The Great Fire of 1871 was a huge disaster for Chicago, but it played a crucial role in the city’s architecture. To this day, no one knows exactly where the fire started. According to tradition, it erupted in a barn on the west side of town on Sunday October 8, 1871. By Monday morning, it had spread across the river, into the business district, and ended late in the evening after rain extinguished the flames. 17,000 buildings were destroyed. The damage amounted to 20 million US dollars.
After the fire, most of the city was burned to the ground and there was little choice but to rebuild. This opportunity was seized and architects and landscape designers were brought in from all over America. They created a completely new metropolis – with buildings that had not been seen before. The world’s first steel-frame skyscrapers were designed by William La Baron Jenney. That was also the hour of birth of the Chicago School of Architecture. In 1909, Daniel Burnham drew up a plan for Chicago that would become a model for other cities. The ‘Windy City’ managed to make a name for itself architecturally.
According to lawschoolsinusa, one of the few buildings that survived the Great Fire is the Chicago Water Works. A visitor center is located here today. Even if the first skyscraper is long gone, Chicago boasts three of the tallest buildings in America: the 442 m high Willis Tower (which as Sears Tower was the tallest building in the world for almost 25 years from 1974), the 423 m high Trump Tower/Hotel and the 346 m high Aon Center.
In a city that takes architecture so seriously, it’s not surprising that it boasts several venues where you can experience Chicago’s architectural heritage for yourself. The best place to start is the Chicago Architecture Foundation/ArchiCenter on South Michigan Avenue, which offers more than 70 different tours and activities of all kinds. In the ArchiCenter’s CitySpace Gallery, the reconstruction can be carried out using a representation of the construction sequence and a true-to-scale model of downtown Chicago. The Chicago History Museum, located in Lincoln Park, provides all the details about the Great Fire and the role it played in the city’s history.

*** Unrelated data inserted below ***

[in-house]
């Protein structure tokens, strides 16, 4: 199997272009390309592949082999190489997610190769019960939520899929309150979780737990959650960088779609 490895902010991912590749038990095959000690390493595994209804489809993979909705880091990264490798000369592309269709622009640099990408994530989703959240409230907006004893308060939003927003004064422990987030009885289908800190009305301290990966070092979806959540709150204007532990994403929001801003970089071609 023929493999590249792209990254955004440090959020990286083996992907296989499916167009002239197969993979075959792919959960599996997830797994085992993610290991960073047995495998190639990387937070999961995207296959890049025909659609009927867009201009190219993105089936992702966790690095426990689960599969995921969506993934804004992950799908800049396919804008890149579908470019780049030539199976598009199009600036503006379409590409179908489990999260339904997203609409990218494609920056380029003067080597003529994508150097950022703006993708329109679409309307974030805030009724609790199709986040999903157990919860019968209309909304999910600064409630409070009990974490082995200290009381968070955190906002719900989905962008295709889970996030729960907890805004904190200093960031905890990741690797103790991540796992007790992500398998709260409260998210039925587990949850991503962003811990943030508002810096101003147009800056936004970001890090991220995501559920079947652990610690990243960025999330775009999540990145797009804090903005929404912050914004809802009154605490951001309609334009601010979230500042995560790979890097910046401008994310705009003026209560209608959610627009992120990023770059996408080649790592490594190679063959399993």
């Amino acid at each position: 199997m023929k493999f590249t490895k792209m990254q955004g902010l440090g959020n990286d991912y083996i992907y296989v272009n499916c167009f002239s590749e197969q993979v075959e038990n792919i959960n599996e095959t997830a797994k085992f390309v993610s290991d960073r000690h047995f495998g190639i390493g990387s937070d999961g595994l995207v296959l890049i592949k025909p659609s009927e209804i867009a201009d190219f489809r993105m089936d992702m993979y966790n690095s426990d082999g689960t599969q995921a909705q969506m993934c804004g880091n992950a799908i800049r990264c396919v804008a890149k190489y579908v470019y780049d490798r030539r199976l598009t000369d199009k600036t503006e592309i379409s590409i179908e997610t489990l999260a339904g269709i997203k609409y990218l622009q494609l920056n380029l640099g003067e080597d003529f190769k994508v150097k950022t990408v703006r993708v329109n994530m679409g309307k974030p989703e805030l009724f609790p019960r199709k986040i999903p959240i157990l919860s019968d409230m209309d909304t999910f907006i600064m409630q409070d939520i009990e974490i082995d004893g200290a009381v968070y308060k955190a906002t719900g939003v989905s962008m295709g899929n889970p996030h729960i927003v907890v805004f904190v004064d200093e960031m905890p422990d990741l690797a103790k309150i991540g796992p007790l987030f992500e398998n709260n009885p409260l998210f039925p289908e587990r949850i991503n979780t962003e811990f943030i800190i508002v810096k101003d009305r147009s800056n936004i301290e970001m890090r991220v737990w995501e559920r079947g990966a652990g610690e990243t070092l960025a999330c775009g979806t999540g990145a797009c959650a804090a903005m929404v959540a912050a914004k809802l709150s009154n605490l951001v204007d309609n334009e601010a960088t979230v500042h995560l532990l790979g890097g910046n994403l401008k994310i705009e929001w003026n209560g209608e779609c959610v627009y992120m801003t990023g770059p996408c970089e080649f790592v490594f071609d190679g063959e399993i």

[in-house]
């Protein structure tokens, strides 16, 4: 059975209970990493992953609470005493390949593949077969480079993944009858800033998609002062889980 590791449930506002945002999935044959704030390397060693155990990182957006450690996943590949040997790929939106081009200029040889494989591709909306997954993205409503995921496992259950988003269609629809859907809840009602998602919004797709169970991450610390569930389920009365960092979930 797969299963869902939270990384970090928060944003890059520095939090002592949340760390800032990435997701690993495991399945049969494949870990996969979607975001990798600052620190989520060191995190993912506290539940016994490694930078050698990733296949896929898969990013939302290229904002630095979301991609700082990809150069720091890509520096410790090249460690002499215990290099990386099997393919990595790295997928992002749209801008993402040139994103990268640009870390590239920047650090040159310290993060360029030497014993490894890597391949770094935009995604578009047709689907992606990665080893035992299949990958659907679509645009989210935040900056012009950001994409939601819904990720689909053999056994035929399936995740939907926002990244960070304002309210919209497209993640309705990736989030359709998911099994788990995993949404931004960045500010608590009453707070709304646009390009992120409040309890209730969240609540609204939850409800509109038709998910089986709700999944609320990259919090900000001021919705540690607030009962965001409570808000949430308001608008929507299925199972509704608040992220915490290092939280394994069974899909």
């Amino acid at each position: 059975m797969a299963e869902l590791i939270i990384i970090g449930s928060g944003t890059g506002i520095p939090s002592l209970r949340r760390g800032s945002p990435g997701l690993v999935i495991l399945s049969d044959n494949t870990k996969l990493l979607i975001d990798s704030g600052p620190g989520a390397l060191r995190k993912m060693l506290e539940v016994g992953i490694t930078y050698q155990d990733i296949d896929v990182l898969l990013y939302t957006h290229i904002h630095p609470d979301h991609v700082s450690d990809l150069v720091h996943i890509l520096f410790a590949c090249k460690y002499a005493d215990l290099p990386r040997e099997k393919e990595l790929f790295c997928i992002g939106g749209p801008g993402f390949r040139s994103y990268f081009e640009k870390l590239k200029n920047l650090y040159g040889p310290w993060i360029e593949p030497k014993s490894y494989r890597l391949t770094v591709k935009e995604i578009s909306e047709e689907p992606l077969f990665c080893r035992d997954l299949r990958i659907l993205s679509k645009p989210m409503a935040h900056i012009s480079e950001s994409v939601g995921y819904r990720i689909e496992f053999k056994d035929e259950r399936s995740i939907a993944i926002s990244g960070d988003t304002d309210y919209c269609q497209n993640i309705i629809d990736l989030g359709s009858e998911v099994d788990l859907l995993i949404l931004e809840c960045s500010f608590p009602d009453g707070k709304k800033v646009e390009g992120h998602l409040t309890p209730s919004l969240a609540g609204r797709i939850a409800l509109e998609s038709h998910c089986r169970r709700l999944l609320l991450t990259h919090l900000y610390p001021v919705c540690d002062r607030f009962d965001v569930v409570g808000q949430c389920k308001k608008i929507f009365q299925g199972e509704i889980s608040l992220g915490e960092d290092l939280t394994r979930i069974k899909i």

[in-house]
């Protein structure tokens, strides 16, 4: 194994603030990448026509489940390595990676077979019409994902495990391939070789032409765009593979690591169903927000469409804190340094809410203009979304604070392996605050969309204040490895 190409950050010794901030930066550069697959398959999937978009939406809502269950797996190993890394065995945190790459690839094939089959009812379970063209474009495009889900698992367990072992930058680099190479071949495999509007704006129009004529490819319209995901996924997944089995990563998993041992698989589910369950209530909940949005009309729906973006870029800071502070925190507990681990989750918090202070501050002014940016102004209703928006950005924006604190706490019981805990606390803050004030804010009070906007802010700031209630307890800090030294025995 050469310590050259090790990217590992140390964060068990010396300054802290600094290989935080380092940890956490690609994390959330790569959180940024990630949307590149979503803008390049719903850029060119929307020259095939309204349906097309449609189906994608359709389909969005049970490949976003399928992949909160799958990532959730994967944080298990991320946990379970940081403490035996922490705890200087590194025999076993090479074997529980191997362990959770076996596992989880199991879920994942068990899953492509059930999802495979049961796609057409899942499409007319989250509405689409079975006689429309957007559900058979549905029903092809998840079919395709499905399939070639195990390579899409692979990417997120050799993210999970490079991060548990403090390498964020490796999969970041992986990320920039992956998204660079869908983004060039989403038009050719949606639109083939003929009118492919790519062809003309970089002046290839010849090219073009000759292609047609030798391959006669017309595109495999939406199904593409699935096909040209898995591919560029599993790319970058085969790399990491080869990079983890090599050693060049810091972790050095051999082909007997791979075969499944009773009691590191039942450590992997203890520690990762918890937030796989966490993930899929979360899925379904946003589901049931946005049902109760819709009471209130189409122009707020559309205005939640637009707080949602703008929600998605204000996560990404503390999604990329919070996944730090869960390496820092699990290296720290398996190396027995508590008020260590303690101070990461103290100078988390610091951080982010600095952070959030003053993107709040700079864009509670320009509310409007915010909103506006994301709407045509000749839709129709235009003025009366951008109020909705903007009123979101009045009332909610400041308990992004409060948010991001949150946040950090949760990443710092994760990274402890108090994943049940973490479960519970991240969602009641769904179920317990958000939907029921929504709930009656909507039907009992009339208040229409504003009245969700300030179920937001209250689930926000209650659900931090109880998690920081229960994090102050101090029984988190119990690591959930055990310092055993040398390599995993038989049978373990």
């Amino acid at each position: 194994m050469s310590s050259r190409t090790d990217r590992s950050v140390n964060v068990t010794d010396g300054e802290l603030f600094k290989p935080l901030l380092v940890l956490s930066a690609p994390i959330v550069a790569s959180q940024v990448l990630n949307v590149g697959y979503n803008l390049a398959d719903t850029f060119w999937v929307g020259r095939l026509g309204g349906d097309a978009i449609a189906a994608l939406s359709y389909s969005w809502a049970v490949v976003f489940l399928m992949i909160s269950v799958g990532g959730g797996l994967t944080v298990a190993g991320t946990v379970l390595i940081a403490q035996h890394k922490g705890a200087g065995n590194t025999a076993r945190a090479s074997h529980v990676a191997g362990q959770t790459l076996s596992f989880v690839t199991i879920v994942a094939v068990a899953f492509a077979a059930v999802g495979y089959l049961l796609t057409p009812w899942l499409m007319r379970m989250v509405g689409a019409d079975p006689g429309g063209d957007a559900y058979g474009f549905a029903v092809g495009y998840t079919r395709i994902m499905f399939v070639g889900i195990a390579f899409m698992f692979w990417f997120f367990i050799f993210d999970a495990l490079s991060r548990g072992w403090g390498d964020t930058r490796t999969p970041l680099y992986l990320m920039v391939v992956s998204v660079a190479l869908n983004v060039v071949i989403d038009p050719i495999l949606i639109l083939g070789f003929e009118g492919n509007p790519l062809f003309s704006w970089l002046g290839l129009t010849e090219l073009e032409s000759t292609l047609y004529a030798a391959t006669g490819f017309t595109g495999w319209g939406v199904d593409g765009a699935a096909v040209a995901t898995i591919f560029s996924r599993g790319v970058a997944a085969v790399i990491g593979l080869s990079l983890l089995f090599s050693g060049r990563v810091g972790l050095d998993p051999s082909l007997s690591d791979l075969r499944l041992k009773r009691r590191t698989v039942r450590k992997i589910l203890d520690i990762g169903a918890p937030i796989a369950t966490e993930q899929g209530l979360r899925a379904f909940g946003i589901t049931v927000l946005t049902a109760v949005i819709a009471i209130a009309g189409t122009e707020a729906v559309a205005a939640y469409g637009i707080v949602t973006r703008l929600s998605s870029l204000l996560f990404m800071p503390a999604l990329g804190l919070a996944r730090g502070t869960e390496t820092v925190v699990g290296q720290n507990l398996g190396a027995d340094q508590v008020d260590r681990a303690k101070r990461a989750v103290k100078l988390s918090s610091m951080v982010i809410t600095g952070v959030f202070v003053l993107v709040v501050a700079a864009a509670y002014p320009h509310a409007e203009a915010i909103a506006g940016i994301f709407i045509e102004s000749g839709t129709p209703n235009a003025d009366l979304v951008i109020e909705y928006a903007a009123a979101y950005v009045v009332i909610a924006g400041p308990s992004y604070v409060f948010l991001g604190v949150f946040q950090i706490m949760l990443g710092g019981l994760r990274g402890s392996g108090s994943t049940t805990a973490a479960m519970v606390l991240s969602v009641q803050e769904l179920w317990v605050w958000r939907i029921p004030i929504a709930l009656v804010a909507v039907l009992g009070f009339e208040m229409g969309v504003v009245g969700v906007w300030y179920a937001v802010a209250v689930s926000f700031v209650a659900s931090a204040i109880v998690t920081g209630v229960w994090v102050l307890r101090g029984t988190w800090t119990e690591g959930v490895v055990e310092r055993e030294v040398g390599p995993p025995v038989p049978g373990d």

Architectural city tour
Take a cruise down the Chicago River to see the work of many of the architectural pioneers that shaped the city.
One of the architects of note was Daniel Burnham, who created the blueprint for the “new” Chicago and designed a number of groundbreaking buildings. These include the Roockery Building and the Reliance Building, which was renovated just a few years ago and reopened as the Hotel Burnham in his honor.
Louis Sullivan, a contemporary of Burnham, developed his own distinctive style and influenced artists as important as Frank Lloyd Wright, who worked for him briefly. See Sullivan’s work at the Jewelers’ Building, the Auditorium Building and the Carson Pirie Scott Building.
In the late 19th and early 20th centuries, a distinctly American style of architecture emerged in Chicago—the Prairie Style. This style evokes the infinite expanse of the American landscape, concentrating horizontal expansion and blurring the boundaries between interior and exterior. Across the city, but most notably in the nearby suburb of Oak Park, visitors can enjoy works by the most prominent exponents of this style, George Maher and Frank Lloyd Wright, through a self-directed audio tour available in multiple languages.
During the 20th century, Chicago became a magnet for internationally renowned architects. Among these was Ludwig van der Rohe, whose sleek, glossy “International Style” left an indelible mark on the city. Among other things, Van der Rohe was the architect of the towers at 860-880 Lake Shore Drive and the designer of numerous buildings for the Illinois Institute of Technology, including Crown Hall, a stunning composite of steel and glass. German-born architect and Chicago resident Helmut Jahn is known for his monumental and controversial design, which is housed in the United Airlines Terminal at the James R. Thompson Centerof O’Hare International Airport and in State Street Village at the Illinois Institute of Technology.
Since the beginning of the new millennium, however, other important architecture has been created in Chicago. For example, Frank Gehry created the centerpiece of downtown Millennium Park, the Steel Jay Pritzker Pavilion.